Sunday, August 16, 2020

One Time Only Bible Study


This is rare, coming from me. Full disclosure: I am a lapsed Catholic who was a great altar boy. In our parish the altar boys brought food to old people, read to them even when their homes smelled like urine, helped paint a house or two for poor people, that sort of thing. We weren't always great at it, but we tried.
That said, a friend of mine recently posted something about the New Testament of the Bible on FB, calling out the impossibly magikal stories that could not have happened. I agree, but for different reasons. If Jesus could, for instance, raise Lazarus from the dead because Lazarus' mother was so distraught, why didn't he raise others whose mothers were also distraught? I mean, what kind of superhero is that?
My personal favorite story in the various books of the New Testament is the story of the Loaves and Fishes. That's the one where Jesus was followed by a large crowd out of town and when he realized people were hungry took one loaf of bread and one fish and gave it to the first hungry person. But he still had a loaf and another fish, so he gave that to the second person. And he kept multiplying the loaves and fishes until everybody ate.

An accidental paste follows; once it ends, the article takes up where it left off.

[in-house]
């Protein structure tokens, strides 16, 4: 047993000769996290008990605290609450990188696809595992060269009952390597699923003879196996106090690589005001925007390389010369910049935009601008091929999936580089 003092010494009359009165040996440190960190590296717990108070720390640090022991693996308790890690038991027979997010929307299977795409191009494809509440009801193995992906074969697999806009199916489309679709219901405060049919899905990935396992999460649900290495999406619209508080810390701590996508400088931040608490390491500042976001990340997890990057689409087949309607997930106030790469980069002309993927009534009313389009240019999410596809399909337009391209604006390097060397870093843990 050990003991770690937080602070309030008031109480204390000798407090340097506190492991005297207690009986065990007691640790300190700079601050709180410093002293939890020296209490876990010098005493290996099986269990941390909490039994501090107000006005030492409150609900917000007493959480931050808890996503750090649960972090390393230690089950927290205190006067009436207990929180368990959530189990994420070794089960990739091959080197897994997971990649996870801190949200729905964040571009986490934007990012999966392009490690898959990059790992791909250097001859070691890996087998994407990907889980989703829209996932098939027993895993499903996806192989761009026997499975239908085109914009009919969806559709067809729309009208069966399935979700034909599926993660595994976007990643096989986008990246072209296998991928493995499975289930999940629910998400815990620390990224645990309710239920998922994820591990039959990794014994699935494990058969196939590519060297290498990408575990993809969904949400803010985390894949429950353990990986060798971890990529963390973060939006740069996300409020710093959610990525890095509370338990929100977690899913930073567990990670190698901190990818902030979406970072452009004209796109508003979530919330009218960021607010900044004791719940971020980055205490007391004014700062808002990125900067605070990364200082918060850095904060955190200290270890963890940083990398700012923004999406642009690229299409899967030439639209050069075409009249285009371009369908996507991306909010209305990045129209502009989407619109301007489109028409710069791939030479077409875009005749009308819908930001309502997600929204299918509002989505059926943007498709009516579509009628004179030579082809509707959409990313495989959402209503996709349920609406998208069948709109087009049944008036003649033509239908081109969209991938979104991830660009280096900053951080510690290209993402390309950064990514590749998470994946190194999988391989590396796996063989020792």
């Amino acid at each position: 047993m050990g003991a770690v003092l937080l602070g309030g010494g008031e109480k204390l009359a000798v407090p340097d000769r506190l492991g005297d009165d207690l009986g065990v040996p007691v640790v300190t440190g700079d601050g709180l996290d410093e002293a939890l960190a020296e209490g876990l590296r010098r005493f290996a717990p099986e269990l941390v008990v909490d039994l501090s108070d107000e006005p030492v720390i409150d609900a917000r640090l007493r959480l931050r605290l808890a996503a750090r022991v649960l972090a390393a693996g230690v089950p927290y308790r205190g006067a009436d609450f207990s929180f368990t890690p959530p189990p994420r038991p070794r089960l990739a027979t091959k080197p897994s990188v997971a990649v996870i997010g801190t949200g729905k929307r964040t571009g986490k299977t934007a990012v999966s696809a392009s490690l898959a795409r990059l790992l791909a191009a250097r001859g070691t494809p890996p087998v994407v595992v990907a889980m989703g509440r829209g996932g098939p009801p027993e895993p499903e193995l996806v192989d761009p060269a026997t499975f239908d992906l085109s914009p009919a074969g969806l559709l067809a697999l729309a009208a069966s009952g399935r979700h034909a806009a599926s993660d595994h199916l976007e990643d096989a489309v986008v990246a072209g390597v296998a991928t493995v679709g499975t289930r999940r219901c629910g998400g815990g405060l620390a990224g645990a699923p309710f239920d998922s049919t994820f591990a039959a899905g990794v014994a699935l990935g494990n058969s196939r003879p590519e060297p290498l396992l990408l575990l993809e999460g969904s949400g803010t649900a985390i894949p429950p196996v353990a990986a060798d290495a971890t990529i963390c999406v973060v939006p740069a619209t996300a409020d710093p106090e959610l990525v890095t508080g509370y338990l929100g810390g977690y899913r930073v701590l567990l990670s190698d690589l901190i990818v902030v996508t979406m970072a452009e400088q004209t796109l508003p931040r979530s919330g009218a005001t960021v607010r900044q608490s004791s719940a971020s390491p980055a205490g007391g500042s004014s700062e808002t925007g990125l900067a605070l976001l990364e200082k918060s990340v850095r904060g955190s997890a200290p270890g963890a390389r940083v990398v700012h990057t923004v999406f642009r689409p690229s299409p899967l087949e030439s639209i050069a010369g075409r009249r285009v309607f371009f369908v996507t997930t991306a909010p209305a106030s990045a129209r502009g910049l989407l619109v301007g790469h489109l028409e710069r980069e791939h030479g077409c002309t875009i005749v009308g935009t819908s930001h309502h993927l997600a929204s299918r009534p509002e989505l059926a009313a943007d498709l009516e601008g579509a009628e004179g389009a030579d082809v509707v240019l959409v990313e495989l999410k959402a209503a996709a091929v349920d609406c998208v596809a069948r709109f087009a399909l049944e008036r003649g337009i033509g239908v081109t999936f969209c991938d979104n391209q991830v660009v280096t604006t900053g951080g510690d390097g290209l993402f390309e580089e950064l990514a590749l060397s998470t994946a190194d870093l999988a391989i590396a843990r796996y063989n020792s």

I grew up thinking what a wonderful miracle that was, until I realized that I didn't like it at all. First of all, who the heck plays pied piper with a couple of thousand people to drag them out of town in the freaking desert without having water available? Where were the concessionaires? Who planned that rally and why were they so darned incompetent?
I get that multiplying loaves of bread and fish is a cool miracle, but it doesn't seem like much of a miracle to me. My idea of a great miracle would be that when people were hungry and thirsty, Jesus would have known that everyone, or most, had brought a stash of food or water. That is fairly standard all over the world when going off the beaten track. But people are selfish with their stashes. If they thought to bring it and someone else didn't, there is a tendency to think "too bad for you for not bringing food" in such situations, and I have been in a lot of them in the jungle, or hitchhiking across the USA several times, or just hiking.
To me, the real miracle -- once you realized you hadn't brought anybody with a food stand -- would be to coax everyone at the event to take out their secret stashes and to share those. And there would probably be -- as there usually is -- more than enough for everyone.
Getting people to be selfless is a true miracle. You don't need superpowers, you just need enough love. And that's what I think really happened that day in the desert a long time ago.
And that is the end of Gorman's bible study, I promise.

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